In recent years (if you were lazy like me and avoided the tip for a while), washing makeup brushes has become the non-negotiable key to better skin. And it makes sense: your makeup brushes hold a ton of facial oils, leftover product, and bacteria. So what makes our other styling tools any different? If you go through the trouble of washing your hair at all, then you’ll hate to hear what you’re transferring onto strands when you don’t wash your hairbrushes.
Hairbrushes, the densely bristled little nests that they are, accumulate more bacteria than a sink plug (a legitimate University of Arizona study proves it). Harboured from old product residue, sebum, and yeast formed from your scalp oils, this brush buildup can cause serious hair problems if you don’t clean them. With this state of aff-hairs, we’re glad you came to learn how to clean hair brushes and get way less of this stuff.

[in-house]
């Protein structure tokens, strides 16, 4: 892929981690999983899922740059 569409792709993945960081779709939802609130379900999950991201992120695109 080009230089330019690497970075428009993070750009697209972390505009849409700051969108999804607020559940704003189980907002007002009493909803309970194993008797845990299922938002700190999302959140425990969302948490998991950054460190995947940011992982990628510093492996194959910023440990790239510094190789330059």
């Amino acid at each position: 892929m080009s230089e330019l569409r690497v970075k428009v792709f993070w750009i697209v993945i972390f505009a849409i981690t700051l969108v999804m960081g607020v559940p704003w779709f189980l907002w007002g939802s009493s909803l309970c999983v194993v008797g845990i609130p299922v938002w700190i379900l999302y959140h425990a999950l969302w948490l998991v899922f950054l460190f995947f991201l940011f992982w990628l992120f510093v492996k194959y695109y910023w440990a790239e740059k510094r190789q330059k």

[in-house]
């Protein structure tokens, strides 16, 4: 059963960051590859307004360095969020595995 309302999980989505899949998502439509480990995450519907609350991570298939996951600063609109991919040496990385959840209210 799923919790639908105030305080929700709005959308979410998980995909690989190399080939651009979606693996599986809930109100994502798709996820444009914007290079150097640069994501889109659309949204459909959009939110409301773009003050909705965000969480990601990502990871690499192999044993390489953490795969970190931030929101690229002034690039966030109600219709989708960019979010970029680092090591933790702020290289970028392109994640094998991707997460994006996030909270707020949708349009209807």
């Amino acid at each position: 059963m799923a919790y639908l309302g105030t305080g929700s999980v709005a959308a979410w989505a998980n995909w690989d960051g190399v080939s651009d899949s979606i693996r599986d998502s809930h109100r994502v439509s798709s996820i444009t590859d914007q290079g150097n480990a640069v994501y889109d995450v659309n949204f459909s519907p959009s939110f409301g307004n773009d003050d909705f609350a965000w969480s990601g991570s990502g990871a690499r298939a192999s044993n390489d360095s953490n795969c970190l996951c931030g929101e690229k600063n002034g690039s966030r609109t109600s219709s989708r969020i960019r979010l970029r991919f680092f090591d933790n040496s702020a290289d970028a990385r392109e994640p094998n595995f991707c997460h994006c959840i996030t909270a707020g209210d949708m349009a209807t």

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How Often Should You Clean Your Brushes?
Like most cleaning schedules, how often you should clean your brush is dependent on your routine. For those of us who love dry shampoos, gels, leave-in conditioners, and every new breed of styling product, you’ll likely have lots more product buildup. The same goes for those with oily scalps–you may need to wash your brushes a little more often as the oil accumulates much faster at the brush base.
Quick tip: if you have an oily scalp or want to extend a wash, brush your hair from the scalp down to disperse the oils. It’s a lesser known way to fix oily hair!